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The Trek Nation - The Breach

The Breach

By Michelle Erica Green
Posted at April 24, 2003 - 3:31 AM GMT

See Also: 'The Breach' Episode Guide

Plot Summary: The Denobulans ask Enterprise to rescue a group of geologists from a planet whose government has recently become xenophobic and demanded that all offworlders leave. The team is deep underground working in a cavern, so Archer sends Mayweather -- an experienced spelunker -- down with Tucker and Reed to retrieve the scientists. Just after they depart, Enterprise discovers a transport carrying aliens which is suffering from a deadly radiation leak. Among the passengers rescued from the damaged vessel is Hudak, an Antaran -- a species with which Denobula has a long history of conflict. Though Hudak is dying of radiation poisoning, he refuses to let Phlox treat him.

Mayweather leads the away team rappelling down a steep cliff in the cave where they believe the Denobulan scientists may be working, but he is injured while stopping a fall that could have killed all three Enterprise crewmembers. Leaving him on a rock ledge, Reed and Tucker spelunk to the bottom of a vast cavern as they hunt the missing Denobulans. Meanwhile, Archer orders Phlox to cure Hudak, but the doctor refuses to force treatment upon a patient who has refused it. Questioning the Antaran, Archer learns that the Denobulans were responsible for killing 20 million Antarans casualties during the long war between the two planets.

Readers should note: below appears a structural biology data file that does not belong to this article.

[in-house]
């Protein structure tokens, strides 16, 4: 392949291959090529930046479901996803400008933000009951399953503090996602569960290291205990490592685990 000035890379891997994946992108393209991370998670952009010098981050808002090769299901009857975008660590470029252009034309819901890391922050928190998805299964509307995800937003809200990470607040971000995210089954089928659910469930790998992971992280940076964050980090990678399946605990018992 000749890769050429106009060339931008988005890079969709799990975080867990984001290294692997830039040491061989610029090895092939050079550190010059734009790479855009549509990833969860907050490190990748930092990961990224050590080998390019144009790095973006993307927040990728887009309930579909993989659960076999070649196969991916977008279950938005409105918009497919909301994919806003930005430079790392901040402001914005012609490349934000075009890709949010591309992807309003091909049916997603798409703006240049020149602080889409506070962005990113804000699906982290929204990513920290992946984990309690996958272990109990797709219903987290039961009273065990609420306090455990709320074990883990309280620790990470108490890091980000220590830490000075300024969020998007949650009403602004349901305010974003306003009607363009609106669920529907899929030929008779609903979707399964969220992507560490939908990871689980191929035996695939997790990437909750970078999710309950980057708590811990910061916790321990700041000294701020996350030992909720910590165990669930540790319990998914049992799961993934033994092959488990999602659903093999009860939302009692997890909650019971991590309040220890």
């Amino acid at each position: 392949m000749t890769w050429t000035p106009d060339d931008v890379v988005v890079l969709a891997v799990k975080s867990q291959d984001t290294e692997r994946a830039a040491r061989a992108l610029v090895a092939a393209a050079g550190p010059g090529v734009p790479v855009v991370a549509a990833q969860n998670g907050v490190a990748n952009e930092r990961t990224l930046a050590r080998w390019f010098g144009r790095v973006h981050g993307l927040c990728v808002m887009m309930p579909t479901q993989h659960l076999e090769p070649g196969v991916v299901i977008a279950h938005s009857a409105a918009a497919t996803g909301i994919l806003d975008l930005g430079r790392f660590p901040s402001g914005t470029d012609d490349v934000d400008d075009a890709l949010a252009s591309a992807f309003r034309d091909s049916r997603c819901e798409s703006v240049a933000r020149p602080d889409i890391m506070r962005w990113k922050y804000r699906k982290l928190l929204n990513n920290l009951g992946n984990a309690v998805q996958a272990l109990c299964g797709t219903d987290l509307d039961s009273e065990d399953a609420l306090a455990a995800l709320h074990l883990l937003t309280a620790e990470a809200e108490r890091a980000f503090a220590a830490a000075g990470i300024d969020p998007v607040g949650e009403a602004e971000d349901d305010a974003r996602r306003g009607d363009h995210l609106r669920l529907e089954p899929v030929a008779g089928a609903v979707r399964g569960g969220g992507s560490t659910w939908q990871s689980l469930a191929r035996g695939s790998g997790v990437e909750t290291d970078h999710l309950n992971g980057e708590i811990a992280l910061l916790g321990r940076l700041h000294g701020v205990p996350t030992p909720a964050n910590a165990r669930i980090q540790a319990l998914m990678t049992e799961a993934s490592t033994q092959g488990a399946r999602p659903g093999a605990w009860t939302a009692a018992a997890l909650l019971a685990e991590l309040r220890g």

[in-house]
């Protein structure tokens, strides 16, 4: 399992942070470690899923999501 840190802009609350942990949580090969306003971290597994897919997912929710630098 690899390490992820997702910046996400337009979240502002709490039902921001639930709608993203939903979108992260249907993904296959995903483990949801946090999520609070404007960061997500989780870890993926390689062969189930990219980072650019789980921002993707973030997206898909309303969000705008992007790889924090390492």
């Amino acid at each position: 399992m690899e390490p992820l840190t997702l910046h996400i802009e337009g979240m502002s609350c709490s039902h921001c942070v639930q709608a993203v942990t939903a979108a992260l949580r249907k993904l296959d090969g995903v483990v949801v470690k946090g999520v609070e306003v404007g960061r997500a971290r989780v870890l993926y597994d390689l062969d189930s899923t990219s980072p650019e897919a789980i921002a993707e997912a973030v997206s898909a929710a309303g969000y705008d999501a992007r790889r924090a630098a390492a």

Phlox admits to T'Pol that his grandmother hated and feared Antarans, refusing even to let him visit a former sanctuary of theirs when he was an adolescent. When Hudak asks him if he taught his children to hate Antarans, Phlox becomes enraged and says that the Antarans have kept the old hatreds alive. But later he admits that he tried to raise his children to be open-minded, though his youngest son became involved with a hate group and would love to learn that his father let an Antaran die. Phlox asks Hudak to live and set an example for his people; ultimately, Hudak agrees to let Phlox treat him.

Reed and Tucker track down the Denobulan scientists, who are very reluctant to leave and insist on taking many samples with them. While the group climbs back to the surface, fighting between patrol ships and renegade soldiers causes earthquakes in the caverns. Archer insists to the planetary leaders that he will fire on them if they refuse to let him rescue his people and the Denobulans they went down to retrieve. The shuttlepod returns with everyone safely aboard. Hudak agrees to share his transport with the three Denobulan scientists and Phlox records a message for his son to explain how meeting an Antaran has affected him.